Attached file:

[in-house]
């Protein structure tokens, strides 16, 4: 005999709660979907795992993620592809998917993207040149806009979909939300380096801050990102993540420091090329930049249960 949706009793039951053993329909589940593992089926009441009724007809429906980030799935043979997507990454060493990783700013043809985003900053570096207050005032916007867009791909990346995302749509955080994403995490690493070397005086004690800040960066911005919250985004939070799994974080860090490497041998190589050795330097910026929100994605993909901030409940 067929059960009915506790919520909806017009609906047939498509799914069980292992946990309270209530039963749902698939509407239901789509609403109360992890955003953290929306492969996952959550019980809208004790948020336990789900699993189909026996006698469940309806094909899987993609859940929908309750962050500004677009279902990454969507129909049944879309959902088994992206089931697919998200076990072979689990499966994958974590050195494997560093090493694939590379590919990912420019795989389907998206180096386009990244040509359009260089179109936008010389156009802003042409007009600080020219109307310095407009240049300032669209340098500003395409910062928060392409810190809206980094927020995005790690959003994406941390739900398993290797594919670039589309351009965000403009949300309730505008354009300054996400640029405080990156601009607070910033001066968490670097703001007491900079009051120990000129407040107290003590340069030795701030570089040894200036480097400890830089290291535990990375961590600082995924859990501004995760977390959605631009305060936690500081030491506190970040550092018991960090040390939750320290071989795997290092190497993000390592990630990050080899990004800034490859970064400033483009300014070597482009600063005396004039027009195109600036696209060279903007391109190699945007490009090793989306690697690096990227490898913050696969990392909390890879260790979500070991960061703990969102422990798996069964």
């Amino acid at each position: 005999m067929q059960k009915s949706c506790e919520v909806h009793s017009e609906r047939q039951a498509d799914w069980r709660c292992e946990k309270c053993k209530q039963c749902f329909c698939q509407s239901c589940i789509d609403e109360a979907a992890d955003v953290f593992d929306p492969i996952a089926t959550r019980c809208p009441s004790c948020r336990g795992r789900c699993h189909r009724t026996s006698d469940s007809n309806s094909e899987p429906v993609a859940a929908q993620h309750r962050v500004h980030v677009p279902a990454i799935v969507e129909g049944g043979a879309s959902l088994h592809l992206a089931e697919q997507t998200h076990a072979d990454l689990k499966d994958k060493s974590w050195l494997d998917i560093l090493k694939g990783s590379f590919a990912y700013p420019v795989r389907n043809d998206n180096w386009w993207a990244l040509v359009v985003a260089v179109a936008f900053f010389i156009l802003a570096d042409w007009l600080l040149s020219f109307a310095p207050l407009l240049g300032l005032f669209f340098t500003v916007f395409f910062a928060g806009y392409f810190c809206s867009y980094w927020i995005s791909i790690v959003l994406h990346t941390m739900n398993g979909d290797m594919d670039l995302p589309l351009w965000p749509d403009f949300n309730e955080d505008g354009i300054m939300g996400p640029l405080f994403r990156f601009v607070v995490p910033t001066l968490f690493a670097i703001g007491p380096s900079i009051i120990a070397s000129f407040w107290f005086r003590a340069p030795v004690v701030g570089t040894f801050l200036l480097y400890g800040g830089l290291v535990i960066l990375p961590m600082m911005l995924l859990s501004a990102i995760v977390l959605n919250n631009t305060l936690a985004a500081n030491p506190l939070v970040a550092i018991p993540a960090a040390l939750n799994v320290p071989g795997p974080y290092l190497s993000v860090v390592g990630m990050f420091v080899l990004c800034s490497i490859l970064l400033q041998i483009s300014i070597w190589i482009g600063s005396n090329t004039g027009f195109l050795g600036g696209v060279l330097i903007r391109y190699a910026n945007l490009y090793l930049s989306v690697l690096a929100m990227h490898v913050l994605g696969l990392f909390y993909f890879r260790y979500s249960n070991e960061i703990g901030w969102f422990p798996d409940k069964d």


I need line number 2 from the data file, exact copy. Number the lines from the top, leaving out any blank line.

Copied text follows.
């Protein structure tokens, strides 16, 4: 005999709660979907795992993620592809998917993207040149806009979909939300380096801050990102993540420091090329930049249960 949706009793039951053993329909589940593992089926009441009724007809429906980030799935043979997507990454060493990783700013043809985003900053570096207050005032916007867009791909990346995302749509955080994403995490690493070397005086004690800040960066911005919250985004939070799994974080860090490497041998190589050795330097910026929100994605993909901030409940 067929059960009915506790919520909806017009609906047939498509799914069980292992946990309270209530039963749902698939509407239901789509609403109360992890955003953290929306492969996952959550019980809208004790948020336990789900699993189909026996006698469940309806094909899987993609859940929908309750962050500004677009279902990454969507129909049944879309959902088994992206089931697919998200076990072979689990499966994958974590050195494997560093090493694939590379590919990912420019795989389907998206180096386009990244040509359009260089179109936008010389156009802003042409007009600080020219109307310095407009240049300032669209340098500003395409910062928060392409810190809206980094927020995005790690959003994406941390739900398993290797594919670039589309351009965000403009949300309730505008354009300054996400640029405080990156601009607070910033001066968490670097703001007491900079009051120990000129407040107290003590340069030795701030570089040894200036480097400890830089290291535990990375961590600082995924859990501004995760977390959605631009305060936690500081030491506190970040550092018991960090040390939750320290071989795997290092190497993000390592990630990050080899990004800034490859970064400033483009300014070597482009600063005396004039027009195109600036696209060279903007391109190699945007490009090793989306690697690096990227490898913050696969990392909390890879260790979500070991960061703990969102422990798996069964």